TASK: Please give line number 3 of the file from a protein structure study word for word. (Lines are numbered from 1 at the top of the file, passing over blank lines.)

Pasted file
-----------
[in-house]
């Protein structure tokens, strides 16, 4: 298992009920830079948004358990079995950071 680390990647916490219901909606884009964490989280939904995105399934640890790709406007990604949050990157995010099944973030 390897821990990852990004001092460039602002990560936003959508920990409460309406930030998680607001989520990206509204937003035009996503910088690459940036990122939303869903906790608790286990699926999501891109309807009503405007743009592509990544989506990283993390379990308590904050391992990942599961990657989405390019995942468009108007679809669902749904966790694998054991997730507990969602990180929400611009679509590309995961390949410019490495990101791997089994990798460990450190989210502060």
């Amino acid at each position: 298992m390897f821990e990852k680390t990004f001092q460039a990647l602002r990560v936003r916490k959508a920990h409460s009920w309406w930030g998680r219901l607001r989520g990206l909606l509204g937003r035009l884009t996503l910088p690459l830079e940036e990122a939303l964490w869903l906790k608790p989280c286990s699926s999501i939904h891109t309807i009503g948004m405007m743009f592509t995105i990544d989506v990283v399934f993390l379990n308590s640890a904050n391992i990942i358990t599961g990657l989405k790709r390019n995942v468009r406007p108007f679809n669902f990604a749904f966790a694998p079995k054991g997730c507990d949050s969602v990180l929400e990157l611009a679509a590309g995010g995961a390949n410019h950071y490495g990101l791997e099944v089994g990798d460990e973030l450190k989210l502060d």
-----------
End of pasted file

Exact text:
């Amino acid at each position: 298992m390897f821990e990852k680390t990004f001092q460039a990647l602002r990560v936003r916490k959508a920990h409460s009920w309406w930030g998680r219901l607001r989520g990206l909606l509204g937003r035009l884009t996503l910088p690459l830079e940036e990122a939303l964490w869903l906790k608790p989280c286990s699926s999501i939904h891109t309807i009503g948004m405007m743009f592509t995105i990544d989506v990283v399934f993390l379990n308590s640890a904050n391992i990942i358990t599961g990657l989405k790709r390019n995942v468009r406007p108007f679809n669902f990604a749904f966790a694998p079995k054991g997730c507990d949050s969602v990180l929400e990157l611009a679509a590309g995010g995961a390949n410019h950071y490495g990101l791997e099944v089994g990798d460990e973030l450190k989210l502060d």